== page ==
CRIMINALS are continuing to target fashionistas who want to take to the streets in Ugg boots by targeting shoppers online.
Trading Standards Officers in Cambridgeshire have seen an increase in complaints from residents who have bought fashion favourite ‘Ugg’ boots online, only to discover they were fakes.
This marks a familiar trend which saw over 30 complaints received by the service on the run up to Christmas last year.
Customers typically find the fake boots are very poor quality or fall apart after only a few uses and because these consumers are not dealing with law abiding businesses, many are having difficulty getting their money back, particularly when these businesses are based in China and other countries outside the European Union.
Price is not the definitive tell-tale sign – some customers are paying large amounts of money for these boots and still finding they are fake.
Cllr Mathew Shuter, Cabinet Member for Enterprise at Cambridgeshire County Council, said: “Our Trading Standards Service works incredibly hard to support legitimate businesses and tackle rogue traders. They act on information which they receive – often from members of the public - to ensure those who try to sell counterfeit or dangerous goods are caught and, when necessary, dealt with by the courts. This often unseen and unheralded work, allows consumers in Cambridgeshire to buy with confidence and helps business who abide by the law to grow and succeed.”
Jason Williams from Trading Standards, said: “Fake Ugg boots are not the only product we receive complaints about. Last Christmas for instance we also saw an increase in complaints about fake designer hair straighteners, which, in addition to being poor quality, can actually pose a safety risk. In fact last year on the run up to Christmas, the Metropolitan Police shut down more than 1,800 websites selling fake or non-existent goods.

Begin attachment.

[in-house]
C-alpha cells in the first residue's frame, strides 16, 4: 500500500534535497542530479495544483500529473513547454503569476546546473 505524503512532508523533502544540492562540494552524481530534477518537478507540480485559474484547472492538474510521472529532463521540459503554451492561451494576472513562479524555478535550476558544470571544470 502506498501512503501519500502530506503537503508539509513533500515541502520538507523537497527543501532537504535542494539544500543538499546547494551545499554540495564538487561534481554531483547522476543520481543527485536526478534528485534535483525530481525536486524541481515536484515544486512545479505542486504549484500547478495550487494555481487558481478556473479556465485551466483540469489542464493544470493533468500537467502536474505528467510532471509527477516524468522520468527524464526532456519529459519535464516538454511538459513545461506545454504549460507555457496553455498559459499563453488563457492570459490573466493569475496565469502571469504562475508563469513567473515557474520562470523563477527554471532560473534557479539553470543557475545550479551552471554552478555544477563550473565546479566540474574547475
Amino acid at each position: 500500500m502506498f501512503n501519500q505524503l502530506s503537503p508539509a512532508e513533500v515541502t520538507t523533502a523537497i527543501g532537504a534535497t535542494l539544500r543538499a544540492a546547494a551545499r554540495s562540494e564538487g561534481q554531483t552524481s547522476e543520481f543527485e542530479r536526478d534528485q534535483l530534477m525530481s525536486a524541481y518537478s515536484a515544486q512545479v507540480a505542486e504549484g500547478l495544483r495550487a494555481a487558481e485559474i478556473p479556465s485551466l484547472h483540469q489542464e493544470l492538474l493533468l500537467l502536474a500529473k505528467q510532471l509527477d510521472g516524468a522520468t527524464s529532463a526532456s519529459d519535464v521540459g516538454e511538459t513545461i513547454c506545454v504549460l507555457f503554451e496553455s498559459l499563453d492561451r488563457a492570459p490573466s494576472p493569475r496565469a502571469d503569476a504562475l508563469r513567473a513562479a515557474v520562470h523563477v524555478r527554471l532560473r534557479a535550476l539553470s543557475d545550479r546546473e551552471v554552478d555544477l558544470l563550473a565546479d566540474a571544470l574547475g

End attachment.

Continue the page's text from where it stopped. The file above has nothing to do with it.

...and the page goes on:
“We advise shoppers to use a new website, www.brand-i.org, to locate retailers who are selling genuine designer or branded products. The website allows customers to search for webstores selling a type of product, a specific brand (eg Nike, GHD or Ugg) or to check that a webstore is an authorised supplier of a particular brand. The website is supported by the Trading Standards Institute and the listings are approved by the brands themselves, so consumers can shop in confidence knowing that they are buying genuine products.”
Further tips for safe shopping online include making sure the website provides a UK postal address in case of problems, checking the business is really based in the UK by looking on www.nominet.co.uk for websites that end in ‘.co.uk’ or www.allwhois.com for websites that end in ‘.com’ and making sure the website address begins with ‘https’ and has the padlock symbol denoting it is a secure site. Just because the website address ends ‘co.uk’ does not mean the website it based in the UK.
Anyone who thinks they may have bought fake goods, and would like to report it or seek advice, should contact our advice partner, Consumer Direct, on 0845 4040506.